Robotic Transabdominal Preperitoneal (TAPP) Repair of Complex Inguinal Hernias
Omar Yusef Kudsi, MD, MBA, FACS Naseem Bou-Ayash, MD Fahri Gokcal, MD
Good Samaritan Medical Center, Tufts University School of Medicine, Brockton, MA, USA
Background: Complex inguinal hernia repairs (IHR) have been defined based on previous relative contraindications for their minimally invasive repair. In this study, we aim to describe outcomes after complex robotic IHR (rIHR) and its associated challenges.
Methods: A retrospective analysis was performed of patients who underwent complex rIHR in an elective setting between 2013-2020. Patients with a recurrence after posterior IHR, history of prostatectomy, large scrotal hernia, or irreducible hernia after anesthesia induction (incarcerated) were included. Any patients with concomitant procedures or emergent repairs were excluded. Complications were assessed with the Clavien-Dindo (CD) and Comprehensive Complication Index (CCIŽ) scoring systems.
Results: A total of 88 patients were identified. Accounting for bilateral IHRs, the total number of complex rIHRs was 110. No procedures were converted to an open approach, but one patient required a hybrid procedure. The average length of stay (LOS) and follow-up period were 0.2 days and 33 months, respectively. Four major complications (CD-grade III/IV) were observed. These included 3 seromas requiring drainage, one of which necessitated readmission, and 1 postoperative ICU-admission. No chronic pain or recurrence was observed. In a univariate analysis, no significant difference was found between patients with and without postoperative complications.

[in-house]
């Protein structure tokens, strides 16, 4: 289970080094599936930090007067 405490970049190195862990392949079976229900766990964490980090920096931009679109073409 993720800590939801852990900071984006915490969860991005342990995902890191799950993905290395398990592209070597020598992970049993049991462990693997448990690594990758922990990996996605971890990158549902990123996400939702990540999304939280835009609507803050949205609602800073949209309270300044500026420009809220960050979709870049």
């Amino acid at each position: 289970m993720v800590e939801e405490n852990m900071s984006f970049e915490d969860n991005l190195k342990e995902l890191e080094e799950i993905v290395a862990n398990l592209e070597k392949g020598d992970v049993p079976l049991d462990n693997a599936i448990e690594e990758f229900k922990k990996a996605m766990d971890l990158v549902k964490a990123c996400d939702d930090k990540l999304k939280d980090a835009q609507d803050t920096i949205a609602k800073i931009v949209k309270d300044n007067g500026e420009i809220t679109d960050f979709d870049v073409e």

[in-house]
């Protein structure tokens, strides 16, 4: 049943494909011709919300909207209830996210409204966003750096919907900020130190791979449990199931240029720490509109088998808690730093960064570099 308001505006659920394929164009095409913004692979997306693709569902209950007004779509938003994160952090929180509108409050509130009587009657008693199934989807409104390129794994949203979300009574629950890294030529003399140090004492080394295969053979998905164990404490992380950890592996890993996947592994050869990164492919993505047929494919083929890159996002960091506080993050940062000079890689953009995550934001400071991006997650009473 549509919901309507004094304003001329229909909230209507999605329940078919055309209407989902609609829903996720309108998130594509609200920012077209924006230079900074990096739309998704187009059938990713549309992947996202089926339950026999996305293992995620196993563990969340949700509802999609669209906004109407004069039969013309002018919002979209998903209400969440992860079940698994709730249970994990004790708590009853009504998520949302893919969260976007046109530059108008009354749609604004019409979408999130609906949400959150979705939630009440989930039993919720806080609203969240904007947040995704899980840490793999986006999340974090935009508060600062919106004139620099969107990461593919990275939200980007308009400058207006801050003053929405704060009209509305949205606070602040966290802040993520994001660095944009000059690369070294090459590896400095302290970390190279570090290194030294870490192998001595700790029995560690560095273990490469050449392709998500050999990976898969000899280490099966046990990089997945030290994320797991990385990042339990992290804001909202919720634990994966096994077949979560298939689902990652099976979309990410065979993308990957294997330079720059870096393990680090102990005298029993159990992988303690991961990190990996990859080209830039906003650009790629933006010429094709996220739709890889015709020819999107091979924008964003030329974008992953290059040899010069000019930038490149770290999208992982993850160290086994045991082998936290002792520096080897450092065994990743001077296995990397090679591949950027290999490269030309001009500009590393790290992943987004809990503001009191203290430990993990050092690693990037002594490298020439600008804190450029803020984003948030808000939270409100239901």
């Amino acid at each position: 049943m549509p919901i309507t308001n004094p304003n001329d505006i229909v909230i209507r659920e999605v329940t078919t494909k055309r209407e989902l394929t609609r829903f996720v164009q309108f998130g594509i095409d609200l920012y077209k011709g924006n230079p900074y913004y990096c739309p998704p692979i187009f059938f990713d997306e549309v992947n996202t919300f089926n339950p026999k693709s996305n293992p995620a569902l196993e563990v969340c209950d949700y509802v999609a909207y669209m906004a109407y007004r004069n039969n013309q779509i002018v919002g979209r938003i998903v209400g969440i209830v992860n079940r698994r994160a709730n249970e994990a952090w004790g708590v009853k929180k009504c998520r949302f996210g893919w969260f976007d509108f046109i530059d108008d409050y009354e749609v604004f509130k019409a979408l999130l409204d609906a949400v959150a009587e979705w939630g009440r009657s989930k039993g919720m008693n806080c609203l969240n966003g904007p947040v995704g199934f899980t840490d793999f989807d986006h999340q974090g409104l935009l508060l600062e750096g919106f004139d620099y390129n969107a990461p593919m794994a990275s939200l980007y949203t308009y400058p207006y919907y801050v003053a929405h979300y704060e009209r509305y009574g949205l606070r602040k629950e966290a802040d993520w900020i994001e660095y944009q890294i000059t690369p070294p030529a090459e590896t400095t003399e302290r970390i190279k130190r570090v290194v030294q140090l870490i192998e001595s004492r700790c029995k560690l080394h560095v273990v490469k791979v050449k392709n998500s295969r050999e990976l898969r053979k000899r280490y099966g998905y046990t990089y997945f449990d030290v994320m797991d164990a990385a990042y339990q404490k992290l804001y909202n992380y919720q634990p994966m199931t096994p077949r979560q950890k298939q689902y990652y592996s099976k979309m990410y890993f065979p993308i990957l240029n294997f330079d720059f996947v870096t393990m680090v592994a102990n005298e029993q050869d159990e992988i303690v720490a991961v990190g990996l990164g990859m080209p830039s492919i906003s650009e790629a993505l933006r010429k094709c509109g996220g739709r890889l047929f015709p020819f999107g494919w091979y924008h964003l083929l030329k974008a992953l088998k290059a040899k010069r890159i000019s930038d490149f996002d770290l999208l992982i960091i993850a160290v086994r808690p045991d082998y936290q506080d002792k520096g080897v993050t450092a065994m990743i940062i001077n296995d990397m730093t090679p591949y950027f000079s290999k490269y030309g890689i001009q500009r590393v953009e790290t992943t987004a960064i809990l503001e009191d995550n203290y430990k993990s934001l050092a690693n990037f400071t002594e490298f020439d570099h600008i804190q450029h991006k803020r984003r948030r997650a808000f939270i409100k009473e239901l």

Conclusion: Complex rIHR may be performed with minimal LOS, complications, and adverse long-term sequelae. A patient-tailored approach and adequate surgical training and knowledge are essential to attempt these procedures.
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